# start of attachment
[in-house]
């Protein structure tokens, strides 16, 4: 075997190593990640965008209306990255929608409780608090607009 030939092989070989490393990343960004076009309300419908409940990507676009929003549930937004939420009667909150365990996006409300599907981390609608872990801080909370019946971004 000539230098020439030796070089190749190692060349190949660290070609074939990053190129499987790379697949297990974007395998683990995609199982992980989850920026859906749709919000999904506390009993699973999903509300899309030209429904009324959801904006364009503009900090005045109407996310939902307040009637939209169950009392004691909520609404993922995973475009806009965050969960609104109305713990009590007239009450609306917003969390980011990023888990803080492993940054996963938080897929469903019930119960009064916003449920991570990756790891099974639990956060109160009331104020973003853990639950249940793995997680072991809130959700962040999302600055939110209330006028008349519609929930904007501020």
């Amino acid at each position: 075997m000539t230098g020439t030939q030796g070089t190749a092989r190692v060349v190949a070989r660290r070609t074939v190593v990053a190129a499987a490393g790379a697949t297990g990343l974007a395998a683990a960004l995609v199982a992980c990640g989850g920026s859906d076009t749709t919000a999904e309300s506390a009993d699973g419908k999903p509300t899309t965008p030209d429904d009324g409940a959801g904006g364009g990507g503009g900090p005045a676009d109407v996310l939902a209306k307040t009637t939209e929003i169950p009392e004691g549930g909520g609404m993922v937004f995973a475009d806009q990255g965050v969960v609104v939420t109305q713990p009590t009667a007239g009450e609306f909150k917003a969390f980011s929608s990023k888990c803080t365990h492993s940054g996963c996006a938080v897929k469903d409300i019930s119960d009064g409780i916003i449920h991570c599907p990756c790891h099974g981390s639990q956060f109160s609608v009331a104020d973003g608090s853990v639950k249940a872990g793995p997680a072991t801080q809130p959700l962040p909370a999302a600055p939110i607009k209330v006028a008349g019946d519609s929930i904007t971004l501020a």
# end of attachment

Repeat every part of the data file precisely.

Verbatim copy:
[in-house]
């Protein structure tokens, strides 16, 4: 075997190593990640965008209306990255929608409780608090607009 030939092989070989490393990343960004076009309300419908409940990507676009929003549930937004939420009667909150365990996006409300599907981390609608872990801080909370019946971004 000539230098020439030796070089190749190692060349190949660290070609074939990053190129499987790379697949297990974007395998683990995609199982992980989850920026859906749709919000999904506390009993699973999903509300899309030209429904009324959801904006364009503009900090005045109407996310939902307040009637939209169950009392004691909520609404993922995973475009806009965050969960609104109305713990009590007239009450609306917003969390980011990023888990803080492993940054996963938080897929469903019930119960009064916003449920991570990756790891099974639990956060109160009331104020973003853990639950249940793995997680072991809130959700962040999302600055939110209330006028008349519609929930904007501020």
């Amino acid at each position: 075997m000539t230098g020439t030939q030796g070089t190749a092989r190692v060349v190949a070989r660290r070609t074939v190593v990053a190129a499987a490393g790379a697949t297990g990343l974007a395998a683990a960004l995609v199982a992980c990640g989850g920026s859906d076009t749709t919000a999904e309300s506390a009993d699973g419908k999903p509300t899309t965008p030209d429904d009324g409940a959801g904006g364009g990507g503009g900090p005045a676009d109407v996310l939902a209306k307040t009637t939209e929003i169950p009392e004691g549930g909520g609404m993922v937004f995973a475009d806009q990255g965050v969960v609104v939420t109305q713990p009590t009667a007239g009450e609306f909150k917003a969390f980011s929608s990023k888990c803080t365990h492993s940054g996963c996006a938080v897929k469903d409300i019930s119960d009064g409780i916003i449920h991570c599907p990756c790891h099974g981390s639990q956060f109160s609608v009331a104020d973003g608090s853990v639950k249940a872990g793995p997680a072991t801080q809130p959700l962040p909370a999302a600055p939110i607009k209330v006028a008349g019946d519609s929930i904007t971004l501020a």